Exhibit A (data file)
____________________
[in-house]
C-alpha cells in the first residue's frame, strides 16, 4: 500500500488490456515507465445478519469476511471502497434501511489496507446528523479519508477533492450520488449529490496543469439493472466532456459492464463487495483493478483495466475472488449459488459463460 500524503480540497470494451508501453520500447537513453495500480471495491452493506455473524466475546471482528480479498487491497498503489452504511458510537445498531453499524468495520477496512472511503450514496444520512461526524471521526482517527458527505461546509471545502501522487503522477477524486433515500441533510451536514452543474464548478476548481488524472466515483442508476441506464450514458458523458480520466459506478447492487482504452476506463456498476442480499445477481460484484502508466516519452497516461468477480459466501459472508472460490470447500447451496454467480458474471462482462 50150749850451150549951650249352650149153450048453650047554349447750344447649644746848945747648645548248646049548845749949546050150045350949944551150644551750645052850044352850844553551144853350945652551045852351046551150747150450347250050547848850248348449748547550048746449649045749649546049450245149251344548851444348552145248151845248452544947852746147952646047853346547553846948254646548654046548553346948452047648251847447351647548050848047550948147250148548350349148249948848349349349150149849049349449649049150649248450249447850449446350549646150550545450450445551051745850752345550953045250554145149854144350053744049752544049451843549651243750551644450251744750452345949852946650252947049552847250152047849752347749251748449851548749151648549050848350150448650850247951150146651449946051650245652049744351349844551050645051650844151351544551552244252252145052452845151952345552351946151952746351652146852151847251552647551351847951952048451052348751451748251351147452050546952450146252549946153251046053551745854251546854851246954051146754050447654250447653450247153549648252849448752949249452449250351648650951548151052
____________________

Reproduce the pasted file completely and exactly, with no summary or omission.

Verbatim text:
[in-house]
C-alpha cells in the first residue's frame, strides 16, 4: 500500500488490456515507465445478519469476511471502497434501511489496507446528523479519508477533492450520488449529490496543469439493472466532456459492464463487495483493478483495466475472488449459488459463460 500524503480540497470494451508501453520500447537513453495500480471495491452493506455473524466475546471482528480479498487491497498503489452504511458510537445498531453499524468495520477496512472511503450514496444520512461526524471521526482517527458527505461546509471545502501522487503522477477524486433515500441533510451536514452543474464548478476548481488524472466515483442508476441506464450514458458523458480520466459506478447492487482504452476506463456498476442480499445477481460484484502508466516519452497516461468477480459466501459472508472460490470447500447451496454467480458474471462482462 50150749850451150549951650249352650149153450048453650047554349447750344447649644746848945747648645548248646049548845749949546050150045350949944551150644551750645052850044352850844553551144853350945652551045852351046551150747150450347250050547848850248348449748547550048746449649045749649546049450245149251344548851444348552145248151845248452544947852746147952646047853346547553846948254646548654046548553346948452047648251847447351647548050848047550948147250148548350349148249948848349349349150149849049349449649049150649248450249447850449446350549646150550545450450445551051745850752345550953045250554145149854144350053744049752544049451843549651243750551644450251744750452345949852946650252947049552847250152047849752347749251748449851548749151648549050848350150448650850247951150146651449946051650245652049744351349844551050645051650844151351544551552244252252145052452845151952345552351946151952746351652146852151847251552647551351847951952048451052348751451748251351147452050546952450146252549946153251046053551745854251546854851246954051146754050447654250447653450247153549648252849448752949249452449250351648650951548151052